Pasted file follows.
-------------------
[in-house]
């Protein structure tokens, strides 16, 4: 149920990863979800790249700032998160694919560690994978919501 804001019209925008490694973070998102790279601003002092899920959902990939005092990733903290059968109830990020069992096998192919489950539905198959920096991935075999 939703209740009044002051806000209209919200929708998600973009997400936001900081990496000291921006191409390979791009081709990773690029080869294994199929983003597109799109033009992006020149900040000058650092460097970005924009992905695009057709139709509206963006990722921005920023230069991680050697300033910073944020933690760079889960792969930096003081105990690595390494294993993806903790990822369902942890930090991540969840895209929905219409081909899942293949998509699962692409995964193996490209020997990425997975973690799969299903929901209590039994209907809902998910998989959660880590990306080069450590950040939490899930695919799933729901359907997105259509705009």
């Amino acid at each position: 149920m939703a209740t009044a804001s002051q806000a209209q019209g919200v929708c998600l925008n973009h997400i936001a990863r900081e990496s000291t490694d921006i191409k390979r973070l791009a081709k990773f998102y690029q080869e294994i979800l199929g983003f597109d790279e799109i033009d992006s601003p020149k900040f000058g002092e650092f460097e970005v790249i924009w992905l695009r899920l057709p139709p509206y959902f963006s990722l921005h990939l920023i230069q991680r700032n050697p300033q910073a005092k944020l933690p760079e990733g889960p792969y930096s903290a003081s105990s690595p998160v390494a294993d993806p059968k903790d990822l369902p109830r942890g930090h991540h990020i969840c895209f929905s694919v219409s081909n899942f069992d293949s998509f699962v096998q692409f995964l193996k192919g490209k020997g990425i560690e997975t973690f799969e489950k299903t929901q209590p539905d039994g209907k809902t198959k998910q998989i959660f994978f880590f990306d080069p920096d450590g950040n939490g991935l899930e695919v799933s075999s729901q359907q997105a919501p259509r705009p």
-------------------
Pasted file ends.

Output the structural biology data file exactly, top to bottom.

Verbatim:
[in-house]
């Protein structure tokens, strides 16, 4: 149920990863979800790249700032998160694919560690994978919501 804001019209925008490694973070998102790279601003002092899920959902990939005092990733903290059968109830990020069992096998192919489950539905198959920096991935075999 939703209740009044002051806000209209919200929708998600973009997400936001900081990496000291921006191409390979791009081709990773690029080869294994199929983003597109799109033009992006020149900040000058650092460097970005924009992905695009057709139709509206963006990722921005920023230069991680050697300033910073944020933690760079889960792969930096003081105990690595390494294993993806903790990822369902942890930090991540969840895209929905219409081909899942293949998509699962692409995964193996490209020997990425997975973690799969299903929901209590039994209907809902998910998989959660880590990306080069450590950040939490899930695919799933729901359907997105259509705009």
């Amino acid at each position: 149920m939703a209740t009044a804001s002051q806000a209209q019209g919200v929708c998600l925008n973009h997400i936001a990863r900081e990496s000291t490694d921006i191409k390979r973070l791009a081709k990773f998102y690029q080869e294994i979800l199929g983003f597109d790279e799109i033009d992006s601003p020149k900040f000058g002092e650092f460097e970005v790249i924009w992905l695009r899920l057709p139709p509206y959902f963006s990722l921005h990939l920023i230069q991680r700032n050697p300033q910073a005092k944020l933690p760079e990733g889960p792969y930096s903290a003081s105990s690595p998160v390494a294993d993806p059968k903790d990822l369902p109830r942890g930090h991540h990020i969840c895209f929905s694919v219409s081909n899942f069992d293949s998509f699962v096998q692409f995964l193996k192919g490209k020997g990425i560690e997975t973690f799969e489950k299903t929901q209590p539905d039994g209907k809902t198959k998910q998989i959660f994978f880590f990306d080069p920096d450590g950040n939490g991935l899930e695919v799933s075999s729901q359907q997105a919501p259509r705009p």